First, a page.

The Right To Wear a Tie

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Dress codes are sometimes appropriate. Social taboos as well. True freedom means a diversity of arrangements, voluntarily chosen, that effectively limit what people may wear. It is not oppression, but rather a product of liberty, that, for instance, actors and actresses are generally limited in how they may dress on stage or screen. This example alone demonstrates that certain occupations and events warrant proper attire, however precisely designated, but surely we can conceive of many other, more banal reasons that people would find themselves adhering to some decorum of dress or another.

In terms of public policy, I support a total separation of clothing and state. I don’t approve of uniforms in public schools, or dress codes for the military, or even nudity laws. I understand why most people would want to live in communities that uphold like-minded social standards, and I certainly seek no central plan to make every day Casual Friday. But it seems to me that the state has no right to tell people what and what not to wear.

As to social norms, I am something of an ideological hybrid on clothing. A fan of theatrics, I potentially love a wide range of it. I’m amused by fantastical and exotic regalia. I think it’s fine that people wear t-shirts.

But I also think it’s fine to wear a tie.

I swear, wearing a necktie, for its own sake, I have many times been asked why I was wearing it. Many times.

“Did you just come from work?” “Are you going to the opera?” “Who got married?” “Who died?”

I’m just wearing a tie! No one died! Relax. Look around. People are dressed in all kinds of ways. Everything is either in or retro. You can get away wearing anything, at least in the more permissive parts of the land. But for some reason a necktie is considered a violation of some unspoken law.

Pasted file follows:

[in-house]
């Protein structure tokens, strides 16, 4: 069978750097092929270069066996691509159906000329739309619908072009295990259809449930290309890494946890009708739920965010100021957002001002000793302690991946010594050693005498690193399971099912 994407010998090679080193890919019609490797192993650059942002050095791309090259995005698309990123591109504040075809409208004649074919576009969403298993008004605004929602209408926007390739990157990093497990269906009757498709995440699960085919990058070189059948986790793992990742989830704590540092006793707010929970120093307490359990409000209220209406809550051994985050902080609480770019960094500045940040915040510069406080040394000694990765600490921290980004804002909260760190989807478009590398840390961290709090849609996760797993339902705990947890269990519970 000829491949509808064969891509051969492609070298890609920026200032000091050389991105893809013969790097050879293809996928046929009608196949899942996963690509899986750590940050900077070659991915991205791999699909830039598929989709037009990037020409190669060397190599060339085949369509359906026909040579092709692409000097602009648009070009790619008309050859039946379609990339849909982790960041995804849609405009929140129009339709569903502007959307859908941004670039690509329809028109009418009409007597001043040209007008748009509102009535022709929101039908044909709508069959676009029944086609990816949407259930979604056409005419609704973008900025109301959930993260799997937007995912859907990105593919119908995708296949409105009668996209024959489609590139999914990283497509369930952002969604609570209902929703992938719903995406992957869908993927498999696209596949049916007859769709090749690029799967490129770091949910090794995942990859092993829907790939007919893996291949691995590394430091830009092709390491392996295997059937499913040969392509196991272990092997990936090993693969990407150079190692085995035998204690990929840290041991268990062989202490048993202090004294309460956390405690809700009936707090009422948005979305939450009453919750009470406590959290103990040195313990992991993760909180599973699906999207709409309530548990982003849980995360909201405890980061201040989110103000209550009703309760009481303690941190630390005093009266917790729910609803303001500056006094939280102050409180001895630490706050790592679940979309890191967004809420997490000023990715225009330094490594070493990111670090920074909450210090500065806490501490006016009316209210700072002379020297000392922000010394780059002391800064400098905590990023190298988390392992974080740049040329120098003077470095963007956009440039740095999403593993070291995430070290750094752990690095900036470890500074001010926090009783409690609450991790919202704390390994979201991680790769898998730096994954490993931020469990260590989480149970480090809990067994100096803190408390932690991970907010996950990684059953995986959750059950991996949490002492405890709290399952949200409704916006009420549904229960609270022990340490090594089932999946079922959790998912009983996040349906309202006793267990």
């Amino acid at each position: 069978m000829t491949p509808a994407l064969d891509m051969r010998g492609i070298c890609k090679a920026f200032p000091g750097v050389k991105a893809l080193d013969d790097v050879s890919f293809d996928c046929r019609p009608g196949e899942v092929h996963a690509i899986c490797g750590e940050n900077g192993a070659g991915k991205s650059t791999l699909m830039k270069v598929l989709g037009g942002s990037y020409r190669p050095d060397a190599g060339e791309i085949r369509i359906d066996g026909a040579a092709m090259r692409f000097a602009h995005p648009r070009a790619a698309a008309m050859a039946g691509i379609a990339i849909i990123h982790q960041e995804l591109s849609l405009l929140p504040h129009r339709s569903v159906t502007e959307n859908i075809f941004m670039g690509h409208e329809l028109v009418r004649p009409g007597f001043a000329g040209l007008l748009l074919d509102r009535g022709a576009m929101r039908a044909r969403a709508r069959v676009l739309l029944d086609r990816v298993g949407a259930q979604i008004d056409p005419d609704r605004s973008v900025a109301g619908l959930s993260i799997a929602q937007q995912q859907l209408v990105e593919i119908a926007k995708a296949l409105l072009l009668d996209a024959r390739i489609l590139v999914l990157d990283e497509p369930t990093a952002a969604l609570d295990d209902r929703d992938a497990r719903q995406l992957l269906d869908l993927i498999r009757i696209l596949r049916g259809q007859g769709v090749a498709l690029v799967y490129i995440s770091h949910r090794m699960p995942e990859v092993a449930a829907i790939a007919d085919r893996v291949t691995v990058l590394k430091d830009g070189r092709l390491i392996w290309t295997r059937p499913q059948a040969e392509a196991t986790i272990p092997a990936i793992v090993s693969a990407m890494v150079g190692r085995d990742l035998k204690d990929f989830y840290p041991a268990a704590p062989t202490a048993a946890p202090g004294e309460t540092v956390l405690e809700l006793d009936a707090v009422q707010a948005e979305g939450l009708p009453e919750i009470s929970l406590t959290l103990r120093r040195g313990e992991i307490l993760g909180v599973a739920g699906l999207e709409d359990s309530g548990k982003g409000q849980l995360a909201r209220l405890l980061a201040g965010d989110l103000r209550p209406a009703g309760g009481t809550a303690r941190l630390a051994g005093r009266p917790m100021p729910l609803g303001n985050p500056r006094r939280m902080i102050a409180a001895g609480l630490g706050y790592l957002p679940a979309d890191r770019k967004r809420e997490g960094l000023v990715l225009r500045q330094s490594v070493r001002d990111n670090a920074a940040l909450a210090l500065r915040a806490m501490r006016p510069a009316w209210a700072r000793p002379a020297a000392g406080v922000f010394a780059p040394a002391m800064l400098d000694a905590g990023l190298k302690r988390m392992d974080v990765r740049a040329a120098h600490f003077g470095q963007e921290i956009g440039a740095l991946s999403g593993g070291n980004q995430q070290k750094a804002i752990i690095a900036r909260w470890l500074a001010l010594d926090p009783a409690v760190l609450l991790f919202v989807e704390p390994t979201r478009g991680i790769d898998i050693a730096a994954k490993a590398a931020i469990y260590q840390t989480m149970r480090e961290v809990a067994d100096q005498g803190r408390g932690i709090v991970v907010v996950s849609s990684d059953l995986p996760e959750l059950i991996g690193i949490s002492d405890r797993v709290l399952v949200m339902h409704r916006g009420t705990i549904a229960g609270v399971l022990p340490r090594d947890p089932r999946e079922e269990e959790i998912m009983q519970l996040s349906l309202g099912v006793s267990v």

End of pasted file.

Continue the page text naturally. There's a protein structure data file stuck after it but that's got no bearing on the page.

Now I don’t know if this is just where I’m from — I doubt it — but many people for some bizarre reason seemingly don’t know the difference between a tie and a suit. If I wear slacks, a collared shirt and a tie — even if I’m wearing Converse shoes and no jacket! — suddenly I’m wearing “a suit.”

“Why are you wearing a suit?”

I’m not. A suit is a matching set of a jacket and pants, sometimes with a vest. I’m just wearing a tie.

This confusion is even worse, in my opinion, than the common false identification of skirts as dresses. I could be wearing jeans, a short-sleeve collared shirt and a tie — not that I typically would — and I just know someone out there would ask me why I’m wearing a suit.

I guess it’s because ties are supposedly formal and thus signal the death of joviality. It has even been suggested to me by certain types in the freedom movement that a devotion to liberty is best revealed by rejection of such formal apparel.

Well, I never understood this hostility toward the formal. I mean, it’s not always for me, not at all times, but I see no reason not to tolerate it. I see no reason not to celebrate it, bask in it, when the moment is right.

So I’m all for the formal when it’s fitting, but as it so happens, I see the necktie itself, as most often worn, more as the grownup version of the t-shirt than as anything stifling to personal identity.

Young men (along with young ladies) often wear t-shirts to display their interest in or loyalty to something — political causes, silly humor, or a particular rock band, to name typical examples. But the awesomest t-shirts usually feature generic but wonderful designs, snazzy, colorful patterns, tie-dyed or otherwise made to jump at you with excitement.